After the uproar of Richmond that left the 2013 NASCAR Sprint Cup Series play-offs with an unprecedented 13-driver line-up, and then the spectacular conspicuous success of Joe Gibbs Racing duo Matt Kenseth and Kyle Busch at Chicagoland and New Hampshire, the series probably needed a nice, calm, ordinary weekend in which to catch its breath and settle its nerves. And for times like that, there's nothing that says 'normality is restored' quite as clearly as the sight of five-time champion Jimmie Johnson dominating the proceedings and crossing the line first to claim the chequered flag.
"We came to a good track and we got what we needed to, done," said Johnson as be celebrated his win in victory lane. "Just a very fast race car ... I'm very excited. I'm very happy to have Mr Hendrick here. I wish that I had my family here. I want to say hi to my girls at home. Thank you to all the fans and to Sprint. This is just an awesome day and awfully timely in the scheme of things."
Despite the fact that the result of the race was notable in multiple ways - Johnson's victory in Sunday's AAA 400 is the eighth win he's claimed in Cup races at the one-mile Dover International Speedway, an all-time high that beats the previous tie he'd held with Richard Petty and Bobby Allison; and it was also the first time that all top ten spots in a Chase race had been filled by title contenders - the race itself itself was as close to being a typical day at the office as you can get in a sport that involves running around at speeds of over 150mph. There were no on-track incidents or accidents for the entire three hour running time, with just four cautions all afternoon and every one of them for debris or fluid on the track that needed cleaning up.
Right from the start, the Hendrick camp had laid down a statement of intent to put a stop to the annoying JGR habit of winning things. Their man Dale Earnhardt Jr. successfully converted pole to an early lead, and when Kenseth had the temerity to poke his nose in front of the #88 on lap 26 it was only a couple of minutes before Junior took care of that sort of nonsense and reasserted his authority on the proceedings. There was no way that he or the rest of the Hendrick camp were going to allow Kenseth to become the first man in history to sweep the first three races of the Chase, not if they could possibly help it.
The first debris caution materialised on lap 37 which allowed the field to make their first round of pit stops. While others went for four tyres, Kyle Busch opted for an early two-tyre gambit - a ploy more exploratory in nature if anything as he researched possible strategies for later in the afternoon. It worked well enough to start with once the race went green, but soon the #18's pace started to suffer and on lap 70 he began to fall back down the positions leaving the lead first to Ryan Newman and then back in the hands of Dale Earnhardt Jr., who brought along his team mate Jimmie Johnson as his wingman for the occasion.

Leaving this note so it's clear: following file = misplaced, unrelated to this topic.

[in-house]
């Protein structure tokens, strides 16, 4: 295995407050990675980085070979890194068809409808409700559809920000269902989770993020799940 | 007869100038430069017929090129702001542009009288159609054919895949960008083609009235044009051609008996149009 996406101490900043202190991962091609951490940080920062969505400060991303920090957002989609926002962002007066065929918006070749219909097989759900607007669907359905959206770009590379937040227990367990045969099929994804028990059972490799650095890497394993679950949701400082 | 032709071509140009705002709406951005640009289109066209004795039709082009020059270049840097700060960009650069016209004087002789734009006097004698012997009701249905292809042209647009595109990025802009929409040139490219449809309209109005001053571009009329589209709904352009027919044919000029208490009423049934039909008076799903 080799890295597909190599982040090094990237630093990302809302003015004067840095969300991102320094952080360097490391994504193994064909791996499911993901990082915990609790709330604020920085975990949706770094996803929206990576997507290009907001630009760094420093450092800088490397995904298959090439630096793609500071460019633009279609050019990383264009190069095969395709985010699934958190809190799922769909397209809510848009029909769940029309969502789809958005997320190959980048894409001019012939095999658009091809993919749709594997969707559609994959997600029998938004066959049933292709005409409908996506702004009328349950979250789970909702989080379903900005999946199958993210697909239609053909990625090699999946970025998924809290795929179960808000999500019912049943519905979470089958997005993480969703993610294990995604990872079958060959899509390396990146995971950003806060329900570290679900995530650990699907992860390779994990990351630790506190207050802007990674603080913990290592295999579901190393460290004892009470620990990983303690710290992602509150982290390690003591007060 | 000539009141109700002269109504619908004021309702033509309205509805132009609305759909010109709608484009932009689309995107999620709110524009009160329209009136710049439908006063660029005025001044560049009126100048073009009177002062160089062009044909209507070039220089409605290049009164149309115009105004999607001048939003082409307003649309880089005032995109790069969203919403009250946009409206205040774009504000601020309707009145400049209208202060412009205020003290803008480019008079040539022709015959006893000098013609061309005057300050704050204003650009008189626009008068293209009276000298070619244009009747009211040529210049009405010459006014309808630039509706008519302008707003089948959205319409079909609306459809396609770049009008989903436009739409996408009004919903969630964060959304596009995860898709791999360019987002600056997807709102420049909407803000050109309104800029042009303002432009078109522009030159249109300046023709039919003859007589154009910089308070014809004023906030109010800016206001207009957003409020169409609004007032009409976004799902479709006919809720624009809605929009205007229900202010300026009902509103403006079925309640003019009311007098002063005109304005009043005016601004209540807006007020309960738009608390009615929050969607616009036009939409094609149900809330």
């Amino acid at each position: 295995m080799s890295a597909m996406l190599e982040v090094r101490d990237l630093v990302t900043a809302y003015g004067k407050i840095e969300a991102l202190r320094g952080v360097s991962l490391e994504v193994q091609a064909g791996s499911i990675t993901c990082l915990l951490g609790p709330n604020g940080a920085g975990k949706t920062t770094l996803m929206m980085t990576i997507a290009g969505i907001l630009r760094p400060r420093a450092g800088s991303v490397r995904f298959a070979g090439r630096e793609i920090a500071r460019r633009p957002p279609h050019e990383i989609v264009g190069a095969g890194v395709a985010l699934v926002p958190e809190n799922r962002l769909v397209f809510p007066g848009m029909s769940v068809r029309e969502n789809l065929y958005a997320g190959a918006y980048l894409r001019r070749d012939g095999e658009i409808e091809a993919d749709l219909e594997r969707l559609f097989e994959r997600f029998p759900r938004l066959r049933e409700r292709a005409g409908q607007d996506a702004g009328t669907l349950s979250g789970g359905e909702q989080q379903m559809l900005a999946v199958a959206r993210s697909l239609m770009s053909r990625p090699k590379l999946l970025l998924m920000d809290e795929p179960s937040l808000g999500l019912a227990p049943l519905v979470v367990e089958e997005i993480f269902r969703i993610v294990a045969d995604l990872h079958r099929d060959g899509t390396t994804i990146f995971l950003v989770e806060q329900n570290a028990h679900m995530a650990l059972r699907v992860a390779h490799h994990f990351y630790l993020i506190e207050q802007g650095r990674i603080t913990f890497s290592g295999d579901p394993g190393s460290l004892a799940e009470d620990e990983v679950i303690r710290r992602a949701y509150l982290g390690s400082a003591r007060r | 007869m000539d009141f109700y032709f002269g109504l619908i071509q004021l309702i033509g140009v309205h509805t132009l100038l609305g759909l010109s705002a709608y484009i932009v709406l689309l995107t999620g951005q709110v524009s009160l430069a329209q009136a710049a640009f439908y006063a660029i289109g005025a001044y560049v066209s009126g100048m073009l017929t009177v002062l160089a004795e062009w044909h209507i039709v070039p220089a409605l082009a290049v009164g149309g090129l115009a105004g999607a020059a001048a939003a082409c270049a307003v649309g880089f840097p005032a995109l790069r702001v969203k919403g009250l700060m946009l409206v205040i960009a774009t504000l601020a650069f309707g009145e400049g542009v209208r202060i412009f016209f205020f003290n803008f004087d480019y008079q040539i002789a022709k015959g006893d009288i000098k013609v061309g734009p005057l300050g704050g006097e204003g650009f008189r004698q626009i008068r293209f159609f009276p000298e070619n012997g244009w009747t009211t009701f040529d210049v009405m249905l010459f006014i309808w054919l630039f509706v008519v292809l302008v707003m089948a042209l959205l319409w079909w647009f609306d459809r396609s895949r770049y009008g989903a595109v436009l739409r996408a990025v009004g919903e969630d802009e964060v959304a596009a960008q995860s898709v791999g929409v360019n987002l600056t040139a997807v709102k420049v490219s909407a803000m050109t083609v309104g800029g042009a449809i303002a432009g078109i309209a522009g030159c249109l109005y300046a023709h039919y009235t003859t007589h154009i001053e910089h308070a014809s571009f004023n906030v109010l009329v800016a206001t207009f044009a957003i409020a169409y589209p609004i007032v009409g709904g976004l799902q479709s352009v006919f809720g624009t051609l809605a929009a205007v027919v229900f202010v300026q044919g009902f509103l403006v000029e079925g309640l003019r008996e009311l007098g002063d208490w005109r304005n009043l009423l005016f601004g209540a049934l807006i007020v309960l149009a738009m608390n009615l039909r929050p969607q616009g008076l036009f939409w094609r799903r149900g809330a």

Earnhardt had no trouble maintaining the lead until the next round of pit stops, which this time were under green flag conditions on lap 118. But Earnhardt struggled to make the awkward pit road entrance and overshot the commitment line, forcing him to pull out and come around a second time - a costly error that dropped him down to eighth place after the cycle of stops and handed the lead over to Johnson. Although Earnhardt would slowly work his way back to the front, he would never again enjoy such another long spell in the lead and he put this early error down as the major reason for why he wasn't able to clinch the win at the end of the day.
"Yeah, I take responsibility for getting a little too eager coming onto pit road for that green flag stop," he sighed later. "That track position is really important and I gave that up early in the race with that mistake coming onto pit road. And it cost us a shot at the win there.
"We're lucky we didn't have more trouble through that whole deal. I didn't know what the heck the rules are for that, so I was figuring we got off pretty light," he added. "I'll take responsibility for that mess-up coming on pit road for sure."
Although it was a setback for Earnhardt he was still running strongly, and instead it was Kurt Busch who was the first of the Chase contenders to hit real trouble at Dover when he was forced to make an unscheduled pit stop on lap 159 with a loose right rear tyre. The Furniture Row Racing team had been experimenting with a new car crew this weekend drawing on some of the best talent from Nationwide Series teams, but the kinks clearly hadn't been quite been fully worked out. Busch had been steadily fuming about the #78's loose handling, which had totally missed the mark for what he needed even before the loose wheel mishap.